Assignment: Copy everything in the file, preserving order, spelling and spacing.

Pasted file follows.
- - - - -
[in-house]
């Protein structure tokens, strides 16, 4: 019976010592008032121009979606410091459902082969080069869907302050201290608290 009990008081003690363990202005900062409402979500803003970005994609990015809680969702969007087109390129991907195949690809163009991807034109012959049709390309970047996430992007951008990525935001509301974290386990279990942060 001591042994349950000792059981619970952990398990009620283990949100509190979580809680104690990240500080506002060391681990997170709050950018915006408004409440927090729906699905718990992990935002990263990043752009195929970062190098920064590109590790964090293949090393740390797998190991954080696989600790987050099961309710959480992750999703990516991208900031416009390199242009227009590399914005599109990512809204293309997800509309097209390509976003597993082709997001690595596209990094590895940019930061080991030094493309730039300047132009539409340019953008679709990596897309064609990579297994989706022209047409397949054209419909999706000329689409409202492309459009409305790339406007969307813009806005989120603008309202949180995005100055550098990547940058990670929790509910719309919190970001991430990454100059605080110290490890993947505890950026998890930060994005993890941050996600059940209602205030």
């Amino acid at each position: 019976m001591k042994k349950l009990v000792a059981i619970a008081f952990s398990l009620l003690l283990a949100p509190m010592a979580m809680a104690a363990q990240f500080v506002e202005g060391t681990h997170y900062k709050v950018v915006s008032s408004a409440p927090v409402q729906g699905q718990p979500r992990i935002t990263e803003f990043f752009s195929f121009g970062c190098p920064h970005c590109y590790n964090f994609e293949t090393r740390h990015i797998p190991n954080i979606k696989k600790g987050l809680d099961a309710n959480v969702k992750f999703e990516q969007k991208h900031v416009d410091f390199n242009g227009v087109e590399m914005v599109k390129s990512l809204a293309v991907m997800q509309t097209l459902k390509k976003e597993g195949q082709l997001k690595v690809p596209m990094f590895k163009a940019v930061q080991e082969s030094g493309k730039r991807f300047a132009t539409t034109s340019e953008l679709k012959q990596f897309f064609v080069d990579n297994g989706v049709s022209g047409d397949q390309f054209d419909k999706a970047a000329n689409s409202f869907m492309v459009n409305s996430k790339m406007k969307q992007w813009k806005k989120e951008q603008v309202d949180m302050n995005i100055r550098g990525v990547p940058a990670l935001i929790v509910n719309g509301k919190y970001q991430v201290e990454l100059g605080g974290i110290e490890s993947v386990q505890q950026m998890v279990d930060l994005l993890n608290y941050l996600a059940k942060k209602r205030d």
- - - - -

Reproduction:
[in-house]
């Protein structure tokens, strides 16, 4: 019976010592008032121009979606410091459902082969080069869907302050201290608290 009990008081003690363990202005900062409402979500803003970005994609990015809680969702969007087109390129991907195949690809163009991807034109012959049709390309970047996430992007951008990525935001509301974290386990279990942060 001591042994349950000792059981619970952990398990009620283990949100509190979580809680104690990240500080506002060391681990997170709050950018915006408004409440927090729906699905718990992990935002990263990043752009195929970062190098920064590109590790964090293949090393740390797998190991954080696989600790987050099961309710959480992750999703990516991208900031416009390199242009227009590399914005599109990512809204293309997800509309097209390509976003597993082709997001690595596209990094590895940019930061080991030094493309730039300047132009539409340019953008679709990596897309064609990579297994989706022209047409397949054209419909999706000329689409409202492309459009409305790339406007969307813009806005989120603008309202949180995005100055550098990547940058990670929790509910719309919190970001991430990454100059605080110290490890993947505890950026998890930060994005993890941050996600059940209602205030």
């Amino acid at each position: 019976m001591k042994k349950l009990v000792a059981i619970a008081f952990s398990l009620l003690l283990a949100p509190m010592a979580m809680a104690a363990q990240f500080v506002e202005g060391t681990h997170y900062k709050v950018v915006s008032s408004a409440p927090v409402q729906g699905q718990p979500r992990i935002t990263e803003f990043f752009s195929f121009g970062c190098p920064h970005c590109y590790n964090f994609e293949t090393r740390h990015i797998p190991n954080i979606k696989k600790g987050l809680d099961a309710n959480v969702k992750f999703e990516q969007k991208h900031v416009d410091f390199n242009g227009v087109e590399m914005v599109k390129s990512l809204a293309v991907m997800q509309t097209l459902k390509k976003e597993g195949q082709l997001k690595v690809p596209m990094f590895k163009a940019v930061q080991e082969s030094g493309k730039r991807f300047a132009t539409t034109s340019e953008l679709k012959q990596f897309f064609v080069d990579n297994g989706v049709s022209g047409d397949q390309f054209d419909k999706a970047a000329n689409s409202f869907m492309v459009n409305s996430k790339m406007k969307q992007w813009k806005k989120e951008q603008v309202d949180m302050n995005i100055r550098g990525v990547p940058a990670l935001i929790v509910n719309g509301k919190y970001q991430v201290e990454l100059g605080g974290i110290e490890s993947v386990q505890q950026m998890v279990d930060l994005l993890n608290y941050l996600a059940k942060k209602r205030d």